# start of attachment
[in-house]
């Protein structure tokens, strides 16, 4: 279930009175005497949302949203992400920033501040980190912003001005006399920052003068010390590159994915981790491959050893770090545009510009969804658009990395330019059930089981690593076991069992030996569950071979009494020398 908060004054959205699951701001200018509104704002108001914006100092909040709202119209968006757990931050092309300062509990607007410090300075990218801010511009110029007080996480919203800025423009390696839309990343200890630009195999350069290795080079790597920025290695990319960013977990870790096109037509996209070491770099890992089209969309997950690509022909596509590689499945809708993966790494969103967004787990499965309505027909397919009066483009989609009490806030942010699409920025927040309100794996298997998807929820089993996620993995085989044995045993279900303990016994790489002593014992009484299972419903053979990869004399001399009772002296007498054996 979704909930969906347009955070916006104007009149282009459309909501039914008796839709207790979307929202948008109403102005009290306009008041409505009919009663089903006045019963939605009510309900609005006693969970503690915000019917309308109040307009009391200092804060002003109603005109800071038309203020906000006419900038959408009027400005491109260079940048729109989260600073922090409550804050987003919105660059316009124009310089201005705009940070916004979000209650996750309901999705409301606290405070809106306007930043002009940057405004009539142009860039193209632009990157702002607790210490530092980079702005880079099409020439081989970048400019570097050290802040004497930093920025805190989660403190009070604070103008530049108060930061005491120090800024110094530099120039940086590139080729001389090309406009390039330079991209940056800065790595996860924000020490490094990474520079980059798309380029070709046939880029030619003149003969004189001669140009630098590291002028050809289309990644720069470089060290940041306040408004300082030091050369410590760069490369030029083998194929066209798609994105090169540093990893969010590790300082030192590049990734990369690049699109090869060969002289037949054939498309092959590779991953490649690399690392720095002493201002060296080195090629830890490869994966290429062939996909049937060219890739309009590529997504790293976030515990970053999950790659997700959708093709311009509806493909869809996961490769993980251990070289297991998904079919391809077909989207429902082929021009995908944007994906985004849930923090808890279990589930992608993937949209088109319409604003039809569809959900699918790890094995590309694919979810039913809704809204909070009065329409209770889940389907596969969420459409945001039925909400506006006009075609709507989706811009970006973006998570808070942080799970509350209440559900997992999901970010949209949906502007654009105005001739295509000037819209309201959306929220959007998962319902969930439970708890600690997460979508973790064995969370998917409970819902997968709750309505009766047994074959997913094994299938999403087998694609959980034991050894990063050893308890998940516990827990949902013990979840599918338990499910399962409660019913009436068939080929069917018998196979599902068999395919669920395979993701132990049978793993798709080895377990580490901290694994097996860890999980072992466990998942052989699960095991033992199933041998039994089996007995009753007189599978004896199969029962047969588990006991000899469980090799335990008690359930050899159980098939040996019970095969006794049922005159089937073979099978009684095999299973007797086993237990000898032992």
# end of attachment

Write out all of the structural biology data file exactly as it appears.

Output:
[in-house]
């Protein structure tokens, strides 16, 4: 279930009175005497949302949203992400920033501040980190912003001005006399920052003068010390590159994915981790491959050893770090545009510009969804658009990395330019059930089981690593076991069992030996569950071979009494020398 908060004054959205699951701001200018509104704002108001914006100092909040709202119209968006757990931050092309300062509990607007410090300075990218801010511009110029007080996480919203800025423009390696839309990343200890630009195999350069290795080079790597920025290695990319960013977990870790096109037509996209070491770099890992089209969309997950690509022909596509590689499945809708993966790494969103967004787990499965309505027909397919009066483009989609009490806030942010699409920025927040309100794996298997998807929820089993996620993995085989044995045993279900303990016994790489002593014992009484299972419903053979990869004399001399009772002296007498054996 979704909930969906347009955070916006104007009149282009459309909501039914008796839709207790979307929202948008109403102005009290306009008041409505009919009663089903006045019963939605009510309900609005006693969970503690915000019917309308109040307009009391200092804060002003109603005109800071038309203020906000006419900038959408009027400005491109260079940048729109989260600073922090409550804050987003919105660059316009124009310089201005705009940070916004979000209650996750309901999705409301606290405070809106306007930043002009940057405004009539142009860039193209632009990157702002607790210490530092980079702005880079099409020439081989970048400019570097050290802040004497930093920025805190989660403190009070604070103008530049108060930061005491120090800024110094530099120039940086590139080729001389090309406009390039330079991209940056800065790595996860924000020490490094990474520079980059798309380029070709046939880029030619003149003969004189001669140009630098590291002028050809289309990644720069470089060290940041306040408004300082030091050369410590760069490369030029083998194929066209798609994105090169540093990893969010590790300082030192590049990734990369690049699109090869060969002289037949054939498309092959590779991953490649690399690392720095002493201002060296080195090629830890490869994966290429062939996909049937060219890739309009590529997504790293976030515990970053999950790659997700959708093709311009509806493909869809996961490769993980251990070289297991998904079919391809077909989207429902082929021009995908944007994906985004849930923090808890279990589930992608993937949209088109319409604003039809569809959900699918790890094995590309694919979810039913809704809204909070009065329409209770889940389907596969969420459409945001039925909400506006006009075609709507989706811009970006973006998570808070942080799970509350209440559900997992999901970010949209949906502007654009105005001739295509000037819209309201959306929220959007998962319902969930439970708890600690997460979508973790064995969370998917409970819902997968709750309505009766047994074959997913094994299938999403087998694609959980034991050894990063050893308890998940516990827990949902013990979840599918338990499910399962409660019913009436068939080929069917018998196979599902068999395919669920395979993701132990049978793993798709080895377990580490901290694994097996860890999980072992466990998942052989699960095991033992199933041998039994089996007995009753007189599978004896199969029962047969588990006991000899469980090799335990008690359930050899159980098939040996019970095969006794049922005159089937073979099978009684095999299973007797086993237990000898032992």